He rises out of a coffin, a vampirelike creature hellbent on vengeance -and that is only the beginning of Broadway's latest, imaginative look at "Sweeney Todd," the Stephen Sondheim-Hugh Wheeler musical theater classic.
The production, done last year in London to great acclaim, opened Thursday at the Eugene O'Neill Theatre with Michael Ceveris as the Demon Barber of Fleet Street and Patti LuPone as Mrs. Lovett, his more-than-willing accomplice in dispatching victims by means of very close shaves.
This is a singular "Sweeney," a delightfully idiosyncratic interpretation that, thankfully, is more a rethinking than a reproduction. Directed and designed by John Doyle, this compact adaptation of the show is done with only 10 actors (the original had more than two dozen) who also double as the show's musicians. it challenges memories of that 1979 production by inviting theatergoers to re-examine the show's book and score on entirely different terms.
Doyle's take on the show strips Wheeler's story to a directness that underlines the terror of the tale, set in 19th century London. It's genuinely creepy. Musically, Sondheim's songs are delivered in such artful simplicity that they sound remarkably fresh and clear, thanks to Sarah Travis' new, lean orchestrations.
And another level of enjoyment exists, too, watching the actors negotiate various instruments -with surprising success.
There have been small versions of "Sweeney Todd" before, particularly an appropriately nicknamed "Teeny Todd" directed on Broadway by Susan H. Schulman in 1989. Most recent revivals have, more or less, followed the general outlines of Harold Prince's masterful staging of the first production more than 25 years ago.
As Sweeney, Cerveris is younger than most of the others who have played the role. Yet what the actor lacks in weight and age, he makes up for in passion. There is a scary, cadaverous physicality to his performance, and he sings the part with ferocity.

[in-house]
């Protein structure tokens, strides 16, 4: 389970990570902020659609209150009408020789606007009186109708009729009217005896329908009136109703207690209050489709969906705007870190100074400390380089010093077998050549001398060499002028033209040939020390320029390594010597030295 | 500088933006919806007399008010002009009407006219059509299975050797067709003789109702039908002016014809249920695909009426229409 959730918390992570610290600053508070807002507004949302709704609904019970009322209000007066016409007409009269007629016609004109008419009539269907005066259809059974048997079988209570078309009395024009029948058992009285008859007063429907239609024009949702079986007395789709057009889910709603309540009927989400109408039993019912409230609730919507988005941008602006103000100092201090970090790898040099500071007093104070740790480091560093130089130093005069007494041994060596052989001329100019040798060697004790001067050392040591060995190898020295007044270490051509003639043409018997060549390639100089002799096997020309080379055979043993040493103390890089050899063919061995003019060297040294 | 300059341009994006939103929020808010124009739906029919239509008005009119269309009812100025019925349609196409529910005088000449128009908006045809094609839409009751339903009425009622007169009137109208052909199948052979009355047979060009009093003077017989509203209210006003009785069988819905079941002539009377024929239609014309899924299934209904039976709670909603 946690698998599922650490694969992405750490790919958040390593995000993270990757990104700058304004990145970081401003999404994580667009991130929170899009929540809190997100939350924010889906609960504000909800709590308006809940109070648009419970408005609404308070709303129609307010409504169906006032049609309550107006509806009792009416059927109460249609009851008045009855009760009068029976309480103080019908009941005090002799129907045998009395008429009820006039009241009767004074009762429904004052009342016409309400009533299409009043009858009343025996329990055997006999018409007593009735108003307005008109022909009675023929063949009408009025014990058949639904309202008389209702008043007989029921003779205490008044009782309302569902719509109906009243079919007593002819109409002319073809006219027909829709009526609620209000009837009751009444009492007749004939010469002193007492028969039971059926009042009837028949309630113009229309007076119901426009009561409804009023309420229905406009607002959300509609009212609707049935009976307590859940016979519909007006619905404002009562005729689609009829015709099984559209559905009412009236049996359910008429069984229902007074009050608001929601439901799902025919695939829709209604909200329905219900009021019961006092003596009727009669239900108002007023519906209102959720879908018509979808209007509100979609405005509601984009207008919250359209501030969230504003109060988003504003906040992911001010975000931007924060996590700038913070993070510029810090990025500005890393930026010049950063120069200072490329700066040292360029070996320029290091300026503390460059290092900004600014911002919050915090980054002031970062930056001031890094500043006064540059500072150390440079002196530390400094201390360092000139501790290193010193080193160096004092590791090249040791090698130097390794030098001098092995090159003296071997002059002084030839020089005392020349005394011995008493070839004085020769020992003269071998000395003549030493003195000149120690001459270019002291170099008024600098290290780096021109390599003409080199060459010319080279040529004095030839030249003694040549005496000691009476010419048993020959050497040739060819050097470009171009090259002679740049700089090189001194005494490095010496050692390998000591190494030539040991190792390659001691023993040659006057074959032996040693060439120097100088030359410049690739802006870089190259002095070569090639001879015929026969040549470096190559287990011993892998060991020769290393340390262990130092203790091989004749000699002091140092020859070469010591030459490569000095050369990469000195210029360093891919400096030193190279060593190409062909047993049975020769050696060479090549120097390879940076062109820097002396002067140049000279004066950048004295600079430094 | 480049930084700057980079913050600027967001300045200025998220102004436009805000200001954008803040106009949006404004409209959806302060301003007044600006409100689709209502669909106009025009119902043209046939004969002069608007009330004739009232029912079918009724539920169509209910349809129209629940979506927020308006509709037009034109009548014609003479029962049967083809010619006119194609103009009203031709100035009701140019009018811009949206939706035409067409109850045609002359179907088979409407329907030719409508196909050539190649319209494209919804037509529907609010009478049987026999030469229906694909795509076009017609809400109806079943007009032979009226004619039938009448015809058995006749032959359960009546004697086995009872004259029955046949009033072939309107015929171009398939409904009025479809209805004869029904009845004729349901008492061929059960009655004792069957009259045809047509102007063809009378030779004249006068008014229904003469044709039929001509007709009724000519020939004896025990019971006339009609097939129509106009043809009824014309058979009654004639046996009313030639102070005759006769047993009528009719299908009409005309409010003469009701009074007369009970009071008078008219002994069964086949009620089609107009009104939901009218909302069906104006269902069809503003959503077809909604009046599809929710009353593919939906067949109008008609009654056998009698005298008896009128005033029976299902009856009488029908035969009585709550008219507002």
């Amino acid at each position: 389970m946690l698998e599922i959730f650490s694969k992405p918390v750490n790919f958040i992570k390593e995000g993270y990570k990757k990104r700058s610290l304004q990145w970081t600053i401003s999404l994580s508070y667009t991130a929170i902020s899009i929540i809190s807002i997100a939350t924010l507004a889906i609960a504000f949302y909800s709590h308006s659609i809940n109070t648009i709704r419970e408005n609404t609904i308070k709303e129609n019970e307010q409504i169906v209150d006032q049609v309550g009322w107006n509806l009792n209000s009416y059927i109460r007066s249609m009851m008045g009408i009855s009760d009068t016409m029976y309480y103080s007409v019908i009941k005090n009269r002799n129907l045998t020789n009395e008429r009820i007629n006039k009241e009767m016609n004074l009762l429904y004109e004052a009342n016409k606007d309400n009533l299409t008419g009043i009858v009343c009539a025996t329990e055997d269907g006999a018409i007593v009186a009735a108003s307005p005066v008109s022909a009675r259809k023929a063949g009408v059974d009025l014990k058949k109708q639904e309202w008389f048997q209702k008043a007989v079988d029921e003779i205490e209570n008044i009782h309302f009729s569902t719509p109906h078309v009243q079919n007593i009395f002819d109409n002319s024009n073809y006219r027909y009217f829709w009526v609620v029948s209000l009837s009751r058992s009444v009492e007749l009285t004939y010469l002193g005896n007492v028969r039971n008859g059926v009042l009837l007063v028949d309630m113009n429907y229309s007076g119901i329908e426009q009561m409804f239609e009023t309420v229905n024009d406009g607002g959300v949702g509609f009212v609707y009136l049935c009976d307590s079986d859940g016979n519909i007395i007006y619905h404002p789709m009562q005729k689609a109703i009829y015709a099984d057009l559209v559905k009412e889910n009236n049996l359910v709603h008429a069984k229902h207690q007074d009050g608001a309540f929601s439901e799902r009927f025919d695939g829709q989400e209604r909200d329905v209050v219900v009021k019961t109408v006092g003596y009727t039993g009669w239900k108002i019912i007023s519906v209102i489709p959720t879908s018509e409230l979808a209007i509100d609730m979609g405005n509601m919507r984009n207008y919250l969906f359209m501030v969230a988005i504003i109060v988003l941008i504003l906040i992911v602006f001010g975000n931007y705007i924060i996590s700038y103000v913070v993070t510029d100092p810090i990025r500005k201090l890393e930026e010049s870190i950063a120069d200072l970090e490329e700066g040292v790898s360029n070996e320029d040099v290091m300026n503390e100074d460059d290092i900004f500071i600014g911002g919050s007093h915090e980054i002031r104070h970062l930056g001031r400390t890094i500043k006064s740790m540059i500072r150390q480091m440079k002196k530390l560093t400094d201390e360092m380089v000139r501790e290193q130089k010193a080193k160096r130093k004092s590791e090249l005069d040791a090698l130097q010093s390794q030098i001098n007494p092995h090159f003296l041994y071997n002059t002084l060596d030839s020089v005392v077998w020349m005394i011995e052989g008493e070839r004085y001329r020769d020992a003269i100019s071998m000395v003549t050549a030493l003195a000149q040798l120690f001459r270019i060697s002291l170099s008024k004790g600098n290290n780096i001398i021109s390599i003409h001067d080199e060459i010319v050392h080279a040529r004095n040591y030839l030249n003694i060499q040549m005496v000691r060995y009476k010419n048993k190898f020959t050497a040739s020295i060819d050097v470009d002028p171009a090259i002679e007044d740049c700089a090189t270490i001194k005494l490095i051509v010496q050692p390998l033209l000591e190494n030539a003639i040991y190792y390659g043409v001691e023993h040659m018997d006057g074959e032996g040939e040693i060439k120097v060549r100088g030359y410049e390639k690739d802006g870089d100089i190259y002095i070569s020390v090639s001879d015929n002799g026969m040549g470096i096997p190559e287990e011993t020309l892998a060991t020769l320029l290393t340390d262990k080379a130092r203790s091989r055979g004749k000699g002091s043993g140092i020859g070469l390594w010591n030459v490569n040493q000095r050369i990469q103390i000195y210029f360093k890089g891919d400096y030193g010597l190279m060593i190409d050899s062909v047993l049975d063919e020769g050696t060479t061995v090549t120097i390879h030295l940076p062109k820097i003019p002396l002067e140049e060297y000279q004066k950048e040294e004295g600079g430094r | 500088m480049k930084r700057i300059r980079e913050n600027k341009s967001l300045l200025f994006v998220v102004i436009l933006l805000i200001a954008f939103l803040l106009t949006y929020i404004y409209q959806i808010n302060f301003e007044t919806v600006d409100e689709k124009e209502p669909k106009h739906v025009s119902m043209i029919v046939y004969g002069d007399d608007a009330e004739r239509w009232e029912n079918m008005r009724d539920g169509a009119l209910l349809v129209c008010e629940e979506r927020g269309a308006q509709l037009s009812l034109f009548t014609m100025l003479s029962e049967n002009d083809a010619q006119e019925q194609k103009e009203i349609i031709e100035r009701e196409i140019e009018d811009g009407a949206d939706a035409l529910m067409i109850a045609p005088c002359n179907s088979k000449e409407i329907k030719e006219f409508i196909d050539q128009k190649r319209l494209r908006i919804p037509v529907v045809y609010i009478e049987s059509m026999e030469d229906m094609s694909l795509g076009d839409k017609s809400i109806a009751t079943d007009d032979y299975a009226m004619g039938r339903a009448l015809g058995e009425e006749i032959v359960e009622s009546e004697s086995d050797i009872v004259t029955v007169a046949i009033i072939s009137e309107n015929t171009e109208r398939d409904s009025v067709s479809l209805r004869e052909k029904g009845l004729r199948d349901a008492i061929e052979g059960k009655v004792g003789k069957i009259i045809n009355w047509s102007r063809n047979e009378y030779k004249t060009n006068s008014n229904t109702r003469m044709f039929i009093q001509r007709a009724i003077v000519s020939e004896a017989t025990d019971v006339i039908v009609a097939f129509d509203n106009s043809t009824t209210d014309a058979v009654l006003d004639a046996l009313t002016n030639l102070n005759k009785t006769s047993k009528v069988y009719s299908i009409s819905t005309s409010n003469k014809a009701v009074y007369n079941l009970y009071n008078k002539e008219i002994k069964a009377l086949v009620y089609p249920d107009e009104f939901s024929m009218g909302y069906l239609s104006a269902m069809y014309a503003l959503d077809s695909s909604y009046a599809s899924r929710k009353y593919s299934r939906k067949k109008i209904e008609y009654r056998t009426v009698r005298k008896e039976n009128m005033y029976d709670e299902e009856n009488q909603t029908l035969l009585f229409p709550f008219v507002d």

Those expecting a star turn from LuPone, Broadway's original Evita, will be disappointed. She blends in seamlessly with the rest of the ensemble. To be sure, LuPone gets her laughs - and more - as the voracious, love-starved woman who bakes Todd's dispatched customers into pies. The actress, wearing what looks like a discombobulated Louise Brooks bob, also plays a mean tuba and gives the triangle a workout.
Those instruments are an important part of the action, and other members of the cast are accomplished musicians and singers. Particularly effective are Benjamin Magnuson and Lauren Molina, who portray the young lovers, Anthony and Johanna. Both play the cello and, surprisingly, they find humor in the desperate romance between the two characters.
Manoel Felciano stands out as the sweetly sung Tobias, Mrs. Lovett's troubled young assistant, and there are equally fine performances from Mark Jacoby as the evil, lascivious Judge Turpin; Donna Lynne Champlin, who plays Pirelli, Todd's barber competition; Alexander Gemignani as the doomed Beadle; Diana Mimarzio as the beggar woman; and John Arbo, a veteran bass player in the pit of many Broadway musicals, as the supervisor of an insane asylum.
There is no literal blood-spurting in Doyle's stylized approach to the violence. But he gets the same grisly effect with artfully poured buckets of blood and the victims wearing blood-splattered white coats as they continue to play instruments and sing as part of the chorus.
Re-imagining Sondheim is not an easy task, but when the transformation works, it's a chance to see the master in a whole different light. Director Peter Hinton did it last summer in a dark, brooding "Into the Woods" at Canada's Stratford Festival that made Grimm's fairy tales grimmer than usual.
Doyle's intimate, disturbing take on "Sweeney Todd" may condense Wheeler's book and slenderize the richness of Sondheim's melodies, but it doesn't diminish the musical's power. This deconstructed "Sweeney Todd" still retains its ability to shock and to soar.
The big question Stephen Sondheim's 1979 "Sweeney Todd" always poses is, What's the proper backdrop to sing about cannibalism?